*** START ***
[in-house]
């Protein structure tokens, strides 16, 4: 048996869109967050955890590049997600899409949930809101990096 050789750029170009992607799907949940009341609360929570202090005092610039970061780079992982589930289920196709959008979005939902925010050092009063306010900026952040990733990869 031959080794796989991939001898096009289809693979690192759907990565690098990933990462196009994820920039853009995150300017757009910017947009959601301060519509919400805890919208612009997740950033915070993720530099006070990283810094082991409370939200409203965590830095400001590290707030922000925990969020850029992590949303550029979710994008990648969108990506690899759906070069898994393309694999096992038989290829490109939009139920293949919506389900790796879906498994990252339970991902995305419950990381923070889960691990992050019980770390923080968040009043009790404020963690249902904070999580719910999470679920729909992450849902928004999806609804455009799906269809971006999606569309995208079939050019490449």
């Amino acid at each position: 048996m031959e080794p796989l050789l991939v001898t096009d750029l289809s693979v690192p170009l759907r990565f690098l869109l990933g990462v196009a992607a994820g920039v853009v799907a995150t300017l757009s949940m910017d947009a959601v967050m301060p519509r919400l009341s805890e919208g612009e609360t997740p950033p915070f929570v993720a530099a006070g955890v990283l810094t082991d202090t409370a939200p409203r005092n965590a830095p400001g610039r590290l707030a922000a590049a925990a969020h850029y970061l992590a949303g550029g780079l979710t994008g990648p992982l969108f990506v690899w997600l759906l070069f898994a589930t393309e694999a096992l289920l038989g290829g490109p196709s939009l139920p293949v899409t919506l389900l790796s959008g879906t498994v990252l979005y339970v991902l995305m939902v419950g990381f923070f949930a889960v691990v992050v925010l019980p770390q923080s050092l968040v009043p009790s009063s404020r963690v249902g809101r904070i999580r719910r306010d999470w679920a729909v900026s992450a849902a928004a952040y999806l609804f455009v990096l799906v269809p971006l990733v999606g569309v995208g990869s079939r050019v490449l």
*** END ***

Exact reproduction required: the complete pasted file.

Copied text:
[in-house]
């Protein structure tokens, strides 16, 4: 048996869109967050955890590049997600899409949930809101990096 050789750029170009992607799907949940009341609360929570202090005092610039970061780079992982589930289920196709959008979005939902925010050092009063306010900026952040990733990869 031959080794796989991939001898096009289809693979690192759907990565690098990933990462196009994820920039853009995150300017757009910017947009959601301060519509919400805890919208612009997740950033915070993720530099006070990283810094082991409370939200409203965590830095400001590290707030922000925990969020850029992590949303550029979710994008990648969108990506690899759906070069898994393309694999096992038989290829490109939009139920293949919506389900790796879906498994990252339970991902995305419950990381923070889960691990992050019980770390923080968040009043009790404020963690249902904070999580719910999470679920729909992450849902928004999806609804455009799906269809971006999606569309995208079939050019490449």
């Amino acid at each position: 048996m031959e080794p796989l050789l991939v001898t096009d750029l289809s693979v690192p170009l759907r990565f690098l869109l990933g990462v196009a992607a994820g920039v853009v799907a995150t300017l757009s949940m910017d947009a959601v967050m301060p519509r919400l009341s805890e919208g612009e609360t997740p950033p915070f929570v993720a530099a006070g955890v990283l810094t082991d202090t409370a939200p409203r005092n965590a830095p400001g610039r590290l707030a922000a590049a925990a969020h850029y970061l992590a949303g550029g780079l979710t994008g990648p992982l969108f990506v690899w997600l759906l070069f898994a589930t393309e694999a096992l289920l038989g290829g490109p196709s939009l139920p293949v899409t919506l389900l790796s959008g879906t498994v990252l979005y339970v991902l995305m939902v419950g990381f923070f949930a889960v691990v992050v925010l019980p770390q923080s050092l968040v009043p009790s009063s404020r963690v249902g809101r904070i999580r719910r306010d999470w679920a729909v900026s992450a849902a928004a952040y999806l609804f455009v990096l799906v269809p971006l990733v999606g569309v995208g990869s079939r050019v490449l």